North Dakota Eclectics

Plains Nomadic
Plains Nomadic (600 A.D. - 1851 A.D.)

By 600 A.D., many of the people living in the area that was to become North Dakota were nomadic. Not much is known of these people, but they may have been relatives of the earlier Archaic people, or they may have been Woodland people who moved onto the plains from the east, changing their way of living in order to adapt to new conditions.

These people lived in tipis, hunted animals and gathered berries, seeds, and roots for food. Usually, they lived in small groups, following the buffalo herds. As they moved from one place to another, they traded with the people they met. This is known because artifacts from this period have been found in North Dakota which originated in other parts of North America.

During these years, there were more people living on the plains than in preceding years, with people living in all parts of what is now North Dakota. It does not appear that the Plains Nomadic people made pottery, perhaps because they were always on the move. Rather than burying their dead, the Plains Nomadic people placed their dead on scaffolds or platforms.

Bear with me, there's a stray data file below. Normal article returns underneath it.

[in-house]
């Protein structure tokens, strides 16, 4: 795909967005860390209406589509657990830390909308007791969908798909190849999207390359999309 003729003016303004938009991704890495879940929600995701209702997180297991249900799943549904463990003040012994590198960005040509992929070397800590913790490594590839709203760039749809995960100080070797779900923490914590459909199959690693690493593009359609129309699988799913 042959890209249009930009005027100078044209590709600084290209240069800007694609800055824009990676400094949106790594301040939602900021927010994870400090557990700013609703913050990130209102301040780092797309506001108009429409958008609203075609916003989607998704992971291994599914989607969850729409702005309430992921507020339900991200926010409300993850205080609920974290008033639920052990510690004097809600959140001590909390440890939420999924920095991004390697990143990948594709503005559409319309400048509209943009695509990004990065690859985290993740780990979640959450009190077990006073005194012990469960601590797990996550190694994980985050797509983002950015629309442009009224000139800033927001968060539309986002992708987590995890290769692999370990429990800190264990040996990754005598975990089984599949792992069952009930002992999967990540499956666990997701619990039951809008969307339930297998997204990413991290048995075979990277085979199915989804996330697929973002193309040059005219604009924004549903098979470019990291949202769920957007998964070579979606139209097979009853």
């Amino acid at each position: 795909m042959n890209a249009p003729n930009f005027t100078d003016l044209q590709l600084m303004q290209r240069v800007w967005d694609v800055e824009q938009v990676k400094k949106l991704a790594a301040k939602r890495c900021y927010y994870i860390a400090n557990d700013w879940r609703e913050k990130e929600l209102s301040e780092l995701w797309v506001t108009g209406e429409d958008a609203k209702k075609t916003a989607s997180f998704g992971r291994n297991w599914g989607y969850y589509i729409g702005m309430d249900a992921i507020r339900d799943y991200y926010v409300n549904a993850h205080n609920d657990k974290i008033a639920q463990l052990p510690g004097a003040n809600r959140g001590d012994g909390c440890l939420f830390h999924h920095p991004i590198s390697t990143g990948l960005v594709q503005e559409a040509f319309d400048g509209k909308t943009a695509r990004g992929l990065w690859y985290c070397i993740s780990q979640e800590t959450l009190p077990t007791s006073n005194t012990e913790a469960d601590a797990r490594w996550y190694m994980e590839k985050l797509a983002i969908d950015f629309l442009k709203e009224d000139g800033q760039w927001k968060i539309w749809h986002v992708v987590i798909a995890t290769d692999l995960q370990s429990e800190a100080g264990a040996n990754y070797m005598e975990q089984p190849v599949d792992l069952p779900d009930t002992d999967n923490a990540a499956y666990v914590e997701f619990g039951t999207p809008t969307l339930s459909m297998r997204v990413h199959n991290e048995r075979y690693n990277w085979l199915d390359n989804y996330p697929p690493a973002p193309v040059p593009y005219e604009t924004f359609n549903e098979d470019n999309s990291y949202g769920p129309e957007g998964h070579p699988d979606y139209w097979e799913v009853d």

The Plains Nomadic people traveled light, neither carrying or wasting many material goods. This is known because the sites where they camped or lived contain very few artifacts. Special sites, such as flint quarries or buffalo jumps, contained larger numbers of materials, but little that gave much information about their way of life.

Tribal identifications are difficult among the Plains Nomadic people, mostly due to the relative shortage of artifacts, but they were probably the ancestors of the Sioux (Dakota), Assiniboine, Crow, Cheyenne, and probably the Arapahoe and Blackfeet.

Of Interest